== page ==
Warm Winter Clothes You Must Have on the Homestead
I am a person who gets cold easily---especially my fingers and toes. Like seriously. COLD. FREEZING cold! I have heard all my life, "It's all about your clothes! If you have the right kind of clothes, you won't get cold!" Right. I have been trying to find the "right" kind of clothes for years! Decades spent skiing and hiking outdoors, and I still couldn't find the "right" clothes for staying comfortably warm. Plus, moving from a super hot climate (Las Vegas, NV) to a cold climate really took some trial and error with clothes for several months of the year. So now, after three years here in the mountains, and being in the middle of our fourth freezing winter where temperatures range from the single digits to highs only in the 20's to 40's....I have finally found some garments that work to keep me warm in the cold.
Let's start from the skin up:
How to Layer for Warmth:
If you are going to be outside for an extended length of time, you'll need to think in terms of layers....LOTS of layers. If you are just running outside for 30 minutes or so, then you can make some adjustments. But let's assume the worst: You are hiking or riding a quad or a horse for an hour---or several hours. OR you need to spend some time in the chicken coop. OR the horse corral needs some work. OR the solar panels need to be cleaned off. OR a number of other things that will seriously cause you to FREEZE your heinie off if you are not dressed right...and yes! It's true. You just need to dress right. I FINALLY, blessedly, figured it out!
Number One: Base Layers
These are the items of clothing that go directly next to your skin. Personally, I love thin heat gear, like silk or the new high performance undergarments. But my husband prefers to use old-fashioned thermals. You can get old-fashioned thermals at Walmart, and most men find them easy to slip on under their jeans. Personally, I don't like that feeling, so I tend to go with a sleeker option. You may even be able to find these at Costco for even less---I did!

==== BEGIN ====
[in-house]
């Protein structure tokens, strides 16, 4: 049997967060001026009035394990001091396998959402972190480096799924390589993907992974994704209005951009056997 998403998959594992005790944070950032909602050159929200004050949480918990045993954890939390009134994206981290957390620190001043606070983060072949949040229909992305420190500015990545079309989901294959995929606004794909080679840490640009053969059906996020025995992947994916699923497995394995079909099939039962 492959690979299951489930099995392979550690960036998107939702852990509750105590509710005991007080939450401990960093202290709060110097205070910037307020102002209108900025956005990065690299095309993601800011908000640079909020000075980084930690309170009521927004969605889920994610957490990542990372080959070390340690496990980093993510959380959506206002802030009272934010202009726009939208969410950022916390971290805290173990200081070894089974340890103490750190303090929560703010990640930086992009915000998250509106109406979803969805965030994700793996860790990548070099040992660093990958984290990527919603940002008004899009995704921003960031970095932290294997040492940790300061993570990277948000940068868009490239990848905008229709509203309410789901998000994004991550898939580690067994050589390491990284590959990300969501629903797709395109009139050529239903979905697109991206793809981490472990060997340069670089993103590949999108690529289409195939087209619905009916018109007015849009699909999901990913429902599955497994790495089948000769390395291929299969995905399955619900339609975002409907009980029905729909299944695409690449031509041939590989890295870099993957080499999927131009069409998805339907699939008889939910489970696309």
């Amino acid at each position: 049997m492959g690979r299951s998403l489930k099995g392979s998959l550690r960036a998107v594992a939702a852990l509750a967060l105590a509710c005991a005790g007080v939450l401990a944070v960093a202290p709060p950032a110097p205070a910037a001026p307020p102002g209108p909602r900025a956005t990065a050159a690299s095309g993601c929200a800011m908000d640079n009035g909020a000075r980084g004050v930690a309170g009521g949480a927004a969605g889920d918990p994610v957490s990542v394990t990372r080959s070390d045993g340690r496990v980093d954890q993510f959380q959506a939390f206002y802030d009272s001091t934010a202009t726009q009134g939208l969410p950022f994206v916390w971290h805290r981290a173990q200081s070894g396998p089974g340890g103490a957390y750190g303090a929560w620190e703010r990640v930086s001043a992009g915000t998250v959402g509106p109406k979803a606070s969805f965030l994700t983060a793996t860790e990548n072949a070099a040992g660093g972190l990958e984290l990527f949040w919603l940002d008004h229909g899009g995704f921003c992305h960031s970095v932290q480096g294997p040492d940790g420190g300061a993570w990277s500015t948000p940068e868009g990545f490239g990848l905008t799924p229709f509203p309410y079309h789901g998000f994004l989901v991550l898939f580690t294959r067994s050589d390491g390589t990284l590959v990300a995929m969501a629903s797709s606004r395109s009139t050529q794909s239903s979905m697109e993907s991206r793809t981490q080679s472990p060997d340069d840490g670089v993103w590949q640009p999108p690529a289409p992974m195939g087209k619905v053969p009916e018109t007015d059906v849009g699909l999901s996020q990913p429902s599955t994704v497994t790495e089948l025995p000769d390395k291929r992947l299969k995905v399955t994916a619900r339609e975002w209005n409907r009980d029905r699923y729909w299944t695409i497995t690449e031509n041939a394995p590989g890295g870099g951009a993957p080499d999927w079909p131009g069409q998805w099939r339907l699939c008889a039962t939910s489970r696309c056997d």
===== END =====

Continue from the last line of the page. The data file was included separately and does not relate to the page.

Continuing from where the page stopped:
And here are some fleece lined leggings---I LOVE these. I'll actually just use these to run out and feed the animals before sun-up on winter mornings, and I survive! Size up if you get these--they run small.
Number Two: The WARM Shirt
You can even wear the warm shirt next to your skin, since it amplifies the heat from your body. But if I'm going to be out for a long time, I'll put that extra under layer on too. I love Under Armor Storm for heat. Seriously. I have not found anything else like it. There is some kind of heat ribbing that really holds the heat in, and if you sweat, it wicks it away. Perfect! This is the exact half zip shirt I have, and I could NOT live without it! They have them in Men's too!
Number Three: A Fleece Mid-Layer
OK--There are tons of options for this layer! Depending on what activity I'm doing, I'll just grab a great sweatshirt or hoodie, or a super warm fleece top that's rather loose. I have found that wearing a looser top for this mid-layer allows the warmth to stay in better. I usually wear my son's Army sweat shirt he left at home one year from the 2nd Ranger Battalion. It's great. But if you don't happen to have winter time Army gear laying around, here is a good option instead: A Polar Fleece Zip Up Hoodie. I don't actually have this top---but I suspect it would be similar to my son's. If I get the chance, I'm buying this because it's cute!
Number Four: A Great Outer Layer (Coat)
I have to admit to wearing my husband's coats most of the time, except for when I'm riding my horse. He has a Kuhl coat that is super warm, loose, fits over all the layers, and I LOVE it! Your man will love it too, I bet! It looks great, and it is WARM. OK---since that coat is about 7 years old, I couldn't find it anywhere....but here is a great fleece lined, waterproof coat option for women or men!